Saudi woman gets 45 years in prison for social media use

 

By AP and published by US News & World Report

Dubai, United Arab Emirates – A Saudi court has sentenced a woman to 45 years in prison for allegedly damaging the country through her social media activity, according to a court document obtained today (August 31). It was the second such sentence that has drawn scrutiny of the kingdom this month.

Little is known about Nourah bint Saeed al-Qahtani, who hails from one of the biggest tribes in Saudi Arabia and has no apparent history of activism. An official charge sheet seen by The Associated Press and human rights groups describes her case as involving her social media use, though Saudi officials did not respond to requests for comment.

The sentence follows international outcry over a similar 34-year prison sentence handed down to Salma al-Shehab, a Saudi doctoral student at Leeds University in England.

Earlier this month, a specialised criminal court delivered the 45-year sentence under the kingdom’s broad counterterrorism and cybercrime laws. That court, which normally handles political and national security cases, gave the sentence during al-Qahtani’s appeal of her earlier conviction.

Judges accused al-Qahtani of “disrupting the cohesion of society” and “destabilising the social fabric,” according to the charge sheet, citing her activity on social media. They alleged al-Qahtani “offended the public order through the information network.”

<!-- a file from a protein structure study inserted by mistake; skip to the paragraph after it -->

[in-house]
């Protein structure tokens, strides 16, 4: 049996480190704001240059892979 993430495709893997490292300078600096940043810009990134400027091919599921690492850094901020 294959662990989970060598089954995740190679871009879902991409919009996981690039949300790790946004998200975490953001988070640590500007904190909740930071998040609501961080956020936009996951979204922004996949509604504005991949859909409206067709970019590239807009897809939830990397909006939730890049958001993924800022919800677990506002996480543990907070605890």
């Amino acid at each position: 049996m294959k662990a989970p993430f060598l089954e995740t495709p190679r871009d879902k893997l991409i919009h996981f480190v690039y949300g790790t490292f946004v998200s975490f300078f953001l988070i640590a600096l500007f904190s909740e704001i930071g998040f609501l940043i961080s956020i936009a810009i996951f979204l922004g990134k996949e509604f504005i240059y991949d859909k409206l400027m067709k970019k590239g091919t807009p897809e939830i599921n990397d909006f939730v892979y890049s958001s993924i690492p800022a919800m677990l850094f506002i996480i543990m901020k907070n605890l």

It remains unclear what al-Qahtani posted online or where her hearing was held. She was taken into custody on July 4, 2021, according to the Washington-based human rights watchdog Democracy for the Arab World Now, which is critical of the kingdom.

“This seems like the beginning of a new wave of sentences and convictions by new judges who have been placed in the specialised criminal court,” said Abdullah Alaoudh, DAWN’s regional director.

The Freedom Initiative, another Washington-based human rights group, also denounced al-Qahtani’s “outrageously long” prison sentence.

“It’s very hard to ignore the fact that we are seeing these sentences as (Crown Prince Mohammed bin Salman) has received increased legitimacy in the international realm,” said Allison McManus, the group’s research director.

The social media sentences have renewed attention on Prince Mohammed’s crackdown on dissent, even as the ultraconservative Islamic nation has granted women new freedoms like the right to drive.

US President Joe Biden travelled to the oil-rich kingdom in July for a meeting with Prince Mohammed, in which he said he confronted him about human rights. Biden came to office vowing to make Saudi Arabia a “pariah” over the 2018 killing of Saudi journalist Jamal Khashoggi.

CAPTON:

Social media apps on a mobile phone. Photo: BBC


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TNR staff

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